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Re: FragIds in semantic web (ACTION-543)

From: Jonathan Rees <jar@creativecommons.org>
Date: Thu, 28 Apr 2011 07:58:18 -0400
Message-ID: <BANLkTikfsE47w6qJtf5NpBWtURFFiKNbKA@mail.gmail.com>
To: Graham Klyne <GK-lists@ninebynine.org>
Cc: Tim Berners-Lee <timbl@w3.org>, Jeni Tennison <jeni.tennison@googlemail.com>, Larry Masinter <masinter@adobe.com>, "www-tag@w3.org List" <www-tag@w3.org>
On Thu, Apr 28, 2011 at 5:06 AM, Graham Klyne <GK-lists@ninebynine.org> wrote:
> Tim Berners-Lee wrote:
>> We need to stop people letting connect go to seed, and building
>> systems where hypertext and data are muddled and not both accessible
>> unless
>> on the client th e user can control the accept headers.
>> Conneg should only be used where the data is identical in all cases (or a
>> subset due
>>  to the limitations of one of the languages).
> I'm probably missing something here, but in the context of the preceding
> text, esp. the distinction between cases B and C, this seems to discourage
> the common(?) practice of publishing both HTML and RDF at the same URI,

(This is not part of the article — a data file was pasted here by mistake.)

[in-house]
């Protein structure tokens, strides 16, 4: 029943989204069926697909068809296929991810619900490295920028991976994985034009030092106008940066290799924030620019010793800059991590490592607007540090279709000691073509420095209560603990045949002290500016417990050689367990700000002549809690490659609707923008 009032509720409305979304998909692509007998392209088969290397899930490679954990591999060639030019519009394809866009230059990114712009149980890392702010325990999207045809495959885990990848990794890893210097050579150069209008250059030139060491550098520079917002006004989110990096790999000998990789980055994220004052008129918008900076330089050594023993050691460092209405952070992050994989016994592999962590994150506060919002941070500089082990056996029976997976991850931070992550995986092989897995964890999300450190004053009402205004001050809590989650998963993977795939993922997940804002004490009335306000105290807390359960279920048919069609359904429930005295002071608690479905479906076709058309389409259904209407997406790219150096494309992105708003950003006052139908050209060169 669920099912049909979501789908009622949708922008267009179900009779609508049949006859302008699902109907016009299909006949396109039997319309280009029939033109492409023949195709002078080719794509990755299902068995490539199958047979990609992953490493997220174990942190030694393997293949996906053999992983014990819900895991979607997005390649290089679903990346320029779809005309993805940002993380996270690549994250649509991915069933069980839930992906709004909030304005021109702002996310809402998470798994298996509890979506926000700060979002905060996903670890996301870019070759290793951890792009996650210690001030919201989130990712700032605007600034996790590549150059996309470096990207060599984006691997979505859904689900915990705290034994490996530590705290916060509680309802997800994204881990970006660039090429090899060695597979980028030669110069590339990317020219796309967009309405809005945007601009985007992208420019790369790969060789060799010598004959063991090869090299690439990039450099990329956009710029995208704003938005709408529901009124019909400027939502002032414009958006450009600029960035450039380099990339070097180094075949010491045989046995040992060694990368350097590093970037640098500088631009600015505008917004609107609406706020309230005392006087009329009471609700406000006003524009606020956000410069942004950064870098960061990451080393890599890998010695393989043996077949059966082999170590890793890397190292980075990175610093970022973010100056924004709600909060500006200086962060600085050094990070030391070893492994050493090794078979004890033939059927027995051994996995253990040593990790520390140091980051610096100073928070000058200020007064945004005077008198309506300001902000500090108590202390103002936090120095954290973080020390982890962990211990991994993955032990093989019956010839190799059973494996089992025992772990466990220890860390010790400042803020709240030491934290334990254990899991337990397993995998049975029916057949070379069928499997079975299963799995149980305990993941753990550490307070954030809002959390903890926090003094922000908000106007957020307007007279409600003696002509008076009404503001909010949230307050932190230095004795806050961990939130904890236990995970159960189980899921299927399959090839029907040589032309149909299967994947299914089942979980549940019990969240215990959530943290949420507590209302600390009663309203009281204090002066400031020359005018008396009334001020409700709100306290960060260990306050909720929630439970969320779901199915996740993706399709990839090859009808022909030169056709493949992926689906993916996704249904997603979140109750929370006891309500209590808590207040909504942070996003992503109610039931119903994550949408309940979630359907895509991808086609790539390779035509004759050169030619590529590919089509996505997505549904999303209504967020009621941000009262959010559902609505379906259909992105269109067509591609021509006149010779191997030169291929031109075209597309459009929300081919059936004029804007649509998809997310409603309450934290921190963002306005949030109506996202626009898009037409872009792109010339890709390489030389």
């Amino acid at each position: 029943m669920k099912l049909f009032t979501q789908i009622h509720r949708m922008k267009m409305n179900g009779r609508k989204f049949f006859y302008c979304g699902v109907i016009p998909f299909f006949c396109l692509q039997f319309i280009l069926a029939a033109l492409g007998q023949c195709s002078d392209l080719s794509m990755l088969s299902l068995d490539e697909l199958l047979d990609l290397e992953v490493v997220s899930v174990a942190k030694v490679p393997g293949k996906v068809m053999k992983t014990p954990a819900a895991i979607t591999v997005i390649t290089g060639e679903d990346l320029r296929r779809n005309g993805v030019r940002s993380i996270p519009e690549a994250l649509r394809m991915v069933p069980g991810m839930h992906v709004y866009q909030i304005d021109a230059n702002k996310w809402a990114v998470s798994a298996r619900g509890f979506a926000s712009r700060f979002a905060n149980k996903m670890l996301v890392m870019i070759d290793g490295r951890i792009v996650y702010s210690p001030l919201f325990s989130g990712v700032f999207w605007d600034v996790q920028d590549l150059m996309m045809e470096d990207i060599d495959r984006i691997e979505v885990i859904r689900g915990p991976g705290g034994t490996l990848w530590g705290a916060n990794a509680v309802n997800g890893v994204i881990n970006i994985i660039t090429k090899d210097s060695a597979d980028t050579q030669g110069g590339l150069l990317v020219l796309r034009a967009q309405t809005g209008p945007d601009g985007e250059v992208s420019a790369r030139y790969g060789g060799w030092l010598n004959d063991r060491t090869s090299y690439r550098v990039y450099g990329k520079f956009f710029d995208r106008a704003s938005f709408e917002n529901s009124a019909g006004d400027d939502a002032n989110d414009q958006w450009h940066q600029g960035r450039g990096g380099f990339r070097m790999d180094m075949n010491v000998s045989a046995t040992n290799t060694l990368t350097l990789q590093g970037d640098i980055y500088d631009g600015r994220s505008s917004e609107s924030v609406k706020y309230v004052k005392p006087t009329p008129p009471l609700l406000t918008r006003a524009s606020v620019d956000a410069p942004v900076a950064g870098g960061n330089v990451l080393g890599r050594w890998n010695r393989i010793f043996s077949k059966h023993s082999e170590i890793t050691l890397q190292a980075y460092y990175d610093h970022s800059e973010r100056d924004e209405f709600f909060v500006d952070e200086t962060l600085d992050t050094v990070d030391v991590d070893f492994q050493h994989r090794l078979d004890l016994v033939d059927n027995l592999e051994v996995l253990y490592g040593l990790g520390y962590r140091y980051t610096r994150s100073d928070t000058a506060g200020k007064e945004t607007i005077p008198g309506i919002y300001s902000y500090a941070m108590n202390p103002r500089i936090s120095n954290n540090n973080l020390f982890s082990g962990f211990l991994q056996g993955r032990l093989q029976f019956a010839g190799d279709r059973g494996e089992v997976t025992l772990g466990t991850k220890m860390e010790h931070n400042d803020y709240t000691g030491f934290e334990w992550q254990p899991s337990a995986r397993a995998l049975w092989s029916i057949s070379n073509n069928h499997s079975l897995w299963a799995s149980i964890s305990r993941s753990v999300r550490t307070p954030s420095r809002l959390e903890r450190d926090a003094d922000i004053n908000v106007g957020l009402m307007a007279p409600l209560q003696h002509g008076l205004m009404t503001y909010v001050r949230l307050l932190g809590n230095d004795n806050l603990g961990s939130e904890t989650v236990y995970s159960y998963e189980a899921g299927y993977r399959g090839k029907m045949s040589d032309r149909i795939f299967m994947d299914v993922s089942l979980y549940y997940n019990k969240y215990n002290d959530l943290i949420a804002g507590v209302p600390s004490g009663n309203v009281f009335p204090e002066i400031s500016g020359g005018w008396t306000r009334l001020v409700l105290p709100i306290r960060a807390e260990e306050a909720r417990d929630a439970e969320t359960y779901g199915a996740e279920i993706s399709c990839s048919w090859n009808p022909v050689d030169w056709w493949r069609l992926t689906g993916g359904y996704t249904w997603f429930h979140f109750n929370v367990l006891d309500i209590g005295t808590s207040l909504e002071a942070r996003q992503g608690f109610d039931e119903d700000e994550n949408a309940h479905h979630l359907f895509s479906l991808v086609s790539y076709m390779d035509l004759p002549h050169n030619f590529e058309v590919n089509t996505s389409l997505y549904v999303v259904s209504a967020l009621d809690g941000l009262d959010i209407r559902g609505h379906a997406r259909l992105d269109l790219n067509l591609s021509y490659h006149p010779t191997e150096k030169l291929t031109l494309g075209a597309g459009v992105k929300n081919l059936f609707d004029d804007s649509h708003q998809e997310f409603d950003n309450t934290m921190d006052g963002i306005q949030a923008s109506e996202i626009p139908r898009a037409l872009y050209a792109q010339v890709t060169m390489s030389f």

> selectable by conneg?
> (My take has generally been that in such cases hypertext and RDF should
> generally describe the same things, for human- and machine- consumption
> respectively.)
> #g

What Tim says does *not* discourage HTML/RDF conneg - except in the
case where the RDF and the HTML carry different information
(translated into HTML for human consumption or RDF for machine
consumption in the same way that any document might be translated into
different natural languages or document formats). Unfortunately, in
practice, the two variants almost never carry the same information
(e.g. compare the HTML and RDF versions of FOAF). This is very
difficult to arrange even if you want to do it. So in effect you are
right. Personally, I have been advising against HTML/RDF conneg for
this reason.

Putting different information in different conneg variants is asking
for trouble, because we use URIs to name the generic resource, not
individual representations. You don't know which variant your
interlocutor will be consulting, so whatever you state or assume about
the generic resource has to hold for all its representations. E.g. if
I say that <x> says the domain of <x#y> is z (in any language or
notation), then *all* current representations of <x> had better say
that the domain of <x#y> is z.

Ideally we would have a more appropriate protocol for providing a
human-friendly view of an ontology or namespace document. XSLT is one
candidate, a statement like <> :presentation <...> would be another,
web linking (Link: or .well-known) might do it, RDFa would do it.

Received on Thursday, 28 April 2011 11:58:46 UTC

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